Soil water repellency (SWR) is a phenomenon that occurs when the soil particles are unable or hard to be moistened by water. It refers to the inability of water to wet or infiltrate a dry soil, and this phenomenon has been documented in a wide range of vegetation types and climates, especially in soil affected by wildfire. SWR is affected by biotic and abiotic factors, such as water, temperature, alternation of dry and wet seasons, soil texture, vegetation type, etc. Fire disturbance is one of the important factors influencing the SWR of forest ecological system. It enhances the SWR of the forest soil, reducing the permeability and intercept body and increasing the surface runoff and soil erosion. Numerous studies have suggested that SWR is the primary cause of reduced infiltration rates of soils after burning. In order to understand the frontier of research in the field, this paper summarizes the effects of fire disturbance on SWR. Based on the recent achievements, the historical development of the issue was reviewed briefly. Meanwhile, its physical mechanism, influencing factors, as well as its potential effects on eco-hydrological processes before and after the fire, are discussed. The main aims of the future studies on this issue are also pointed out. The runoff and soil erosion increased significantly after forest fire, but it is difficult to predict the quantitative influence of SWR on runoff and erosion after the fire. Therefore, studying the effect of SWR of different scales and natural rainfall after the fire experiments on surface runoff and soil erosion and long-term observation are recommended as the future research direction and emphasis.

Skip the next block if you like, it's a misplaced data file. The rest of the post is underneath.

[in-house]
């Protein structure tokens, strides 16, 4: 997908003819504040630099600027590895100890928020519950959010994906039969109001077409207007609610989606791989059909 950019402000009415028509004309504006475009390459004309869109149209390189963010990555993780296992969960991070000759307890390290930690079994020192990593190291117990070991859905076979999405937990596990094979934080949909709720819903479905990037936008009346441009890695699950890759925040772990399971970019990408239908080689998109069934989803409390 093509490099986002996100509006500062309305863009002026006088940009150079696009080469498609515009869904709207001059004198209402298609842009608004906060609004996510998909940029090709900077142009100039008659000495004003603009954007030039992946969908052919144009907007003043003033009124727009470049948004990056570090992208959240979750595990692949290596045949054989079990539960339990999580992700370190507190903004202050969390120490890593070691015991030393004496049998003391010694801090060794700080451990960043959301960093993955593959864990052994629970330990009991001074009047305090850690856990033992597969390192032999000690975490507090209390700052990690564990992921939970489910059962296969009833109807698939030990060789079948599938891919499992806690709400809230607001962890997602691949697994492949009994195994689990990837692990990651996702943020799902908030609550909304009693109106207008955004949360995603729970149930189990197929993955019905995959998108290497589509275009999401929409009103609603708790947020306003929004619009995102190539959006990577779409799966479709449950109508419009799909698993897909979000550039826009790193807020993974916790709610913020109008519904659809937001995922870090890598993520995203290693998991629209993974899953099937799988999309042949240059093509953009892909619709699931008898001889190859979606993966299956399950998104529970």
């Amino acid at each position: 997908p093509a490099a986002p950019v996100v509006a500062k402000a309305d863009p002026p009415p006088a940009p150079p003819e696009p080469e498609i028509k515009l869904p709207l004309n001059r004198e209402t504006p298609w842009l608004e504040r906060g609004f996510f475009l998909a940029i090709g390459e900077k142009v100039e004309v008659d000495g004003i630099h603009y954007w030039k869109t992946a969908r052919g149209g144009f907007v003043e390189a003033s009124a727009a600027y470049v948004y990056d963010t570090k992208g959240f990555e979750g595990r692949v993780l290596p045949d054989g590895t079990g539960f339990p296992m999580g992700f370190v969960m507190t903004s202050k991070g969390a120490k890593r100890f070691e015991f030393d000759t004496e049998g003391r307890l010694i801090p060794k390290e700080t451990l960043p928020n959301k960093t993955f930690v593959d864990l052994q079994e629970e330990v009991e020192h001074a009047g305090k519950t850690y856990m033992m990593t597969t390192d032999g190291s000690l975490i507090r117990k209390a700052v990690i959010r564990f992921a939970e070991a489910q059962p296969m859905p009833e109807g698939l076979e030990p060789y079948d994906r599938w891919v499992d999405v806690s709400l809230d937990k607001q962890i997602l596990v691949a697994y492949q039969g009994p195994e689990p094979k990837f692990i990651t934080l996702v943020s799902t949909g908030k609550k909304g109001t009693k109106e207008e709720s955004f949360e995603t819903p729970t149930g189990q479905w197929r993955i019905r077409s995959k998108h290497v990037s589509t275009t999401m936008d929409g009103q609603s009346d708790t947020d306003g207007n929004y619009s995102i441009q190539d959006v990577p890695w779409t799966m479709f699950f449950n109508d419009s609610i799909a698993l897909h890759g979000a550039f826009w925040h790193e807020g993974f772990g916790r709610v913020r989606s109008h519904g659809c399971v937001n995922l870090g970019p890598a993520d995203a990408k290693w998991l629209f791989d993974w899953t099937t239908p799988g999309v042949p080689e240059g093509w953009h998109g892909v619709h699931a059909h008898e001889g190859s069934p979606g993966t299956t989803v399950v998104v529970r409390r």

Acta Ecologica Sinica
soil water repellency